A storage tank is still leaking 24 hours into a major pollution incident at Harper Adams University College, Shropshire.

Environment Agency officials are due to work through a second night to plug a leak in the university’s flagship anaerobic digester system.

Thousands of litres of digestate – a byproduct from the renewable energy process – flooded adjacent farmland and entered nearby watercourses.

Emergency services were called to the university farm on Tuesday (19 February) after staff noticed one of the storage tanks was leaking.

An agency spokesman said: “They informed us that one of the tanks used to store anaerobic digestate was leaking as a result of a broken valve.

“A bund that was built to contain any leaks failed and the digestate flowed in to a nearby field.”

The agency used temporary dams across ditches, blocking up culverts and pumping the pollution out of channels, to stop the pollution flowing in to local watercourses.

Speaking at 4.30pm on Wednesday (20 February), the spokesman added: “Currently the tank is still leaking and we are working with our partners to mitigate the environmental impacts of the digestate and fix the leak.”

An investigation has been launched and Severn Trent Water have helped the clean-up by removing the pollution to their nearby sewage treatment works to be processed.

Swift action had stopped the flow of pollution into the Pipe Strine and the River Strine, following an incident at Harper Adams University College yesterday.

Mark Bowers from the  Environment Agency said: “Harper Adams quickly alerted us to the situation yesterday afternoon.

“Our priority is to minimise the impact to the environment and by working with our partners we have been able to achieve this in a reasonable timescale.

“We are continuing to work with them on and off site to address the leak, and contain and remove the pollution.”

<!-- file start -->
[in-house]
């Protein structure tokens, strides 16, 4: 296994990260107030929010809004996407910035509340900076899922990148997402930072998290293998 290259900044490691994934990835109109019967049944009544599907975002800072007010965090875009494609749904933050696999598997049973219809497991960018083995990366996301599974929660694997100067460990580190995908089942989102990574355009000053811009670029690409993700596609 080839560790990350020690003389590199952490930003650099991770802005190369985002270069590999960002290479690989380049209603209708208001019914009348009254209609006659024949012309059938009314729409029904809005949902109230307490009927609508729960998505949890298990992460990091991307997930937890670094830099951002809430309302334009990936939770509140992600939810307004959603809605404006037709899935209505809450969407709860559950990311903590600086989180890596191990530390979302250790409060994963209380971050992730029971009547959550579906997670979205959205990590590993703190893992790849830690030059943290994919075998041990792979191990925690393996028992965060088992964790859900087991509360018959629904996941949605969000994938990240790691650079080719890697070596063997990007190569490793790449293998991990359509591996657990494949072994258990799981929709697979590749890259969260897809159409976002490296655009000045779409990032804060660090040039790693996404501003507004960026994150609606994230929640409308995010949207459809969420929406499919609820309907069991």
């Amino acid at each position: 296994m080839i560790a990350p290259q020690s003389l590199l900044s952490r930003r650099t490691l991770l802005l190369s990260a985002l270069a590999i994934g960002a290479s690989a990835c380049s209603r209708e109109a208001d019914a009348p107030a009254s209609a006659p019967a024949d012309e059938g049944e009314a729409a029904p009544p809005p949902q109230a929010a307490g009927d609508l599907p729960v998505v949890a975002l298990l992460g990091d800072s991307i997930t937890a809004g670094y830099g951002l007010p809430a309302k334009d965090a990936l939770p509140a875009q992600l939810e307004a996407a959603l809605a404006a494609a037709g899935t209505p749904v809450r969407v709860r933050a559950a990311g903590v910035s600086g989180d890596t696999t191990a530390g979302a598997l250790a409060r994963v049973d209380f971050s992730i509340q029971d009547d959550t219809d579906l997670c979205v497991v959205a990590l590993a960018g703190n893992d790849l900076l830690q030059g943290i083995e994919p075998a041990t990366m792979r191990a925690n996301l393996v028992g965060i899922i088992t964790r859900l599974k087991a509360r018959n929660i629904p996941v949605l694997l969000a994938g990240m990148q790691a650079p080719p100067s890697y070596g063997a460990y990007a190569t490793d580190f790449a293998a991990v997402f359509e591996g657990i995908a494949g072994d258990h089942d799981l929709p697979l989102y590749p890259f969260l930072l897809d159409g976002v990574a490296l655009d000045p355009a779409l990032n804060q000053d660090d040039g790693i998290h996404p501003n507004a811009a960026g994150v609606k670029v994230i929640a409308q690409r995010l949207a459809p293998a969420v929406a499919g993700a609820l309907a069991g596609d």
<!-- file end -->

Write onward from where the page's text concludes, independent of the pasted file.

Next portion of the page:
Agency staff are continuing to deploy hydrogen peroxide in to the water at the confluence of the Rivers Strine and Tern (Crudgington).

High ammonia levels in watercourses nearby have prompted action to ensure that wildlife is not affected. No dead fish have been reported so far.

The hydrogen peroxide oxygenates the water, raising oxygen levels and enabling fish and other wildlife to survive. Pumps will remain on site until the risk to the environment has passed.

The spokesman said: “We have not received any reports of significant environmental impacts, however, we will continue to monitor the environment for the next few days.”

The Harper AD plant is powered by 11,000t of dairy and pig slurry and up to 12,000t of food waste that would otherwise have gone to landfill.

The spill involved by-product from the energy process leaking from a storage tank, rather than a leak from the power plant itself.

Police closed a road and Environment Agency officials also attended the incident.

Shropshire fire service sent hazard materials officers and four pumping appliances to Harper after the leak was reported. No one was hurt in the incident.

University vice-chancellor David Llewellyn said staff had “worked extremely hard” through the night with local services to contain the incident.

The incident comes a month after researchers at Harper were awarded £150,000 to investigate AD as an on-farm method for the disposal of animal carcasses.

 

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